Link Between Air Pollution And Stillbirth Strengthened By New Study

Exposure to ambient air pollution may place pregnant women at an increased risk of having a stillbirth, according to the findings of a new study that provides further evidence about the potential health impact of common pollutants. 

In a study published last week in the medical journal Occupational & Environmental Medicine, researchers from Finland concluded that exposure to ambient air pollution, in particular exposure to small particulate matter, increased a woman’s chance of having a stillbirth by two percent.

While the size of the effect may seem small, the researchers note that the ubiquitous nature of ambient air pollution in the environment and the constant exposure many pregnant women face, suggests that air pollution may have a significant impact on stillbirth rates among the greater population.

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Researchers conducted a meta-analysis of data from 13 studies that focused on air pollution and stillbirths. They searched three databases, PubMed, Scopus, and Web of Science from time of inception to mid-April 2015.

The findings indicate an association between air pollution and stillbirths, particularly when the exposure occurred during third trimester of pregnancy. A 4 microgram increase in exposure to small particulate matter of less than 2.5 micrometers diameter (PM 2.5) was associated with a two percent increased risk of stillbirth.

Exposure to nitrogen dioxide, carbon monoxide, particulate matter 10 micrometers in diameter and ozone were also linked to heightened risk of suffering a stillbirth. Among women who had stillbirths the levels of sulfur dioxide, carbon monoxide, particulate matter less than 10 micrometers in diameter, and ozone were the highest for the third trimester exposure.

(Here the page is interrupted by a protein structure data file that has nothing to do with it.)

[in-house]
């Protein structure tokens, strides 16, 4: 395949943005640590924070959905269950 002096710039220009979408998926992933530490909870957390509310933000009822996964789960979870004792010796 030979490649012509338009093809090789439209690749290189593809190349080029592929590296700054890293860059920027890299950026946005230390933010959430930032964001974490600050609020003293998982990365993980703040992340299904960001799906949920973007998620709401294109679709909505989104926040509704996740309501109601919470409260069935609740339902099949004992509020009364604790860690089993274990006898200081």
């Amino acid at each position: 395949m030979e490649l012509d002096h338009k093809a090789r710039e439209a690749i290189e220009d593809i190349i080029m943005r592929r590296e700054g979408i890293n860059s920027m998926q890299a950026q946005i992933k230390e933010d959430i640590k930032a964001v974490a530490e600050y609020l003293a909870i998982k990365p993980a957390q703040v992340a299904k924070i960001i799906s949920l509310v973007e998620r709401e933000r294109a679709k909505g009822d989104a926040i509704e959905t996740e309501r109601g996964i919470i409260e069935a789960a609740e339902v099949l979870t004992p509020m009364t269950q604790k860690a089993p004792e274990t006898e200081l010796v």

Another study published earlier this year concluded prenatal exposure to air pollution may affect a child’s ability to get along with others and control their emotions or impulses. Exposure levels common in many countries around the world, may have lasting effects on children, according to the findings. Another study linked air pollution exposure, even for short periods, to increased risk of stroke.

Critics say the findings of the new study are suggestive evidence that air pollution is linked to an increased risk of stillbirth; however most of the existing evidence relies on air monitoring data, which doesn’t adequately capture variations in levels within the same city.

Another study published in the American Journal of Public Health revealed minority families may be more likely to live in the path of harmful air pollution. The study supported the long-standing environmental justice assumptions that big polluters specifically target minority populations, placing them at higher risk for health problems.

An estimated 2.6 million children worldwide were stillborn at 28 weeks or more in 2015, and health experts say most of the deaths were preventable.

“The body of evidence suggests that exposure to ambient air pollution increases the risk of stillbirth,” wrote study authors. “Further studies are needed to strengthen the evidence.”


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